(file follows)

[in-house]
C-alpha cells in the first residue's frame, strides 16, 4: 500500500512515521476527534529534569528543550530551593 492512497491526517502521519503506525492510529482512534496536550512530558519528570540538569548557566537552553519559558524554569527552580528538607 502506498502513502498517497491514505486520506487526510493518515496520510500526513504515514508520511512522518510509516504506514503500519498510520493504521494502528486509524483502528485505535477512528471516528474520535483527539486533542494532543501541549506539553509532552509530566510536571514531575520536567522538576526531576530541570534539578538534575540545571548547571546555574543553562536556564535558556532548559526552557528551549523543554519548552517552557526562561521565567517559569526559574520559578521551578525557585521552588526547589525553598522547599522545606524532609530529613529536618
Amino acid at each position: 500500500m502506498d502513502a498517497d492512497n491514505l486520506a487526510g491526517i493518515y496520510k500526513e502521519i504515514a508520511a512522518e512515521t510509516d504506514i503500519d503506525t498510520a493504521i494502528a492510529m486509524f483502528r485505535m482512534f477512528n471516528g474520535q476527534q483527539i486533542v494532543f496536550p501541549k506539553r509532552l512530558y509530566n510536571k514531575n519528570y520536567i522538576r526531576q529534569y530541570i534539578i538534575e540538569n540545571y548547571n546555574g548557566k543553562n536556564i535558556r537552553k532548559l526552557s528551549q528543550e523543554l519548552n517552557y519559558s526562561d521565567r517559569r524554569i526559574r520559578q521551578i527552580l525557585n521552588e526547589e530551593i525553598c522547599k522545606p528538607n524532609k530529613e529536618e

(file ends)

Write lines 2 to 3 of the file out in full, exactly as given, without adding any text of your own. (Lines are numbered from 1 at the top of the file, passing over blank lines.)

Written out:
C-alpha cells in the first residue's frame, strides 16, 4: 500500500512515521476527534529534569528543550530551593 492512497491526517502521519503506525492510529482512534496536550512530558519528570540538569548557566537552553519559558524554569527552580528538607 502506498502513502498517497491514505486520506487526510493518515496520510500526513504515514508520511512522518510509516504506514503500519498510520493504521494502528486509524483502528485505535477512528471516528474520535483527539486533542494532543501541549506539553509532552509530566510536571514531575520536567522538576526531576530541570534539578538534575540545571548547571546555574543553562536556564535558556532548559526552557528551549523543554519548552517552557526562561521565567517559569526559574520559578521551578525557585521552588526547589525553598522547599522545606524532609530529613529536618
Amino acid at each position: 500500500m502506498d502513502a498517497d492512497n491514505l486520506a487526510g491526517i493518515y496520510k500526513e502521519i504515514a508520511a512522518e512515521t510509516d504506514i503500519d503506525t498510520a493504521i494502528a492510529m486509524f483502528r485505535m482512534f477512528n471516528g474520535q476527534q483527539i486533542v494532543f496536550p501541549k506539553r509532552l512530558y509530566n510536571k514531575n519528570y520536567i522538576r526531576q529534569y530541570i534539578i538534575e540538569n540545571y548547571n546555574g548557566k543553562n536556564i535558556r537552553k532548559l526552557s528551549q528543550e523543554l519548552n517552557y519559558s526562561d521565567r517559569r524554569i526559574r520559578q521551578i527552580l525557585n521552588e526547589e530551593i525553598c522547599k522545606p528538607n524532609k530529613e529536618e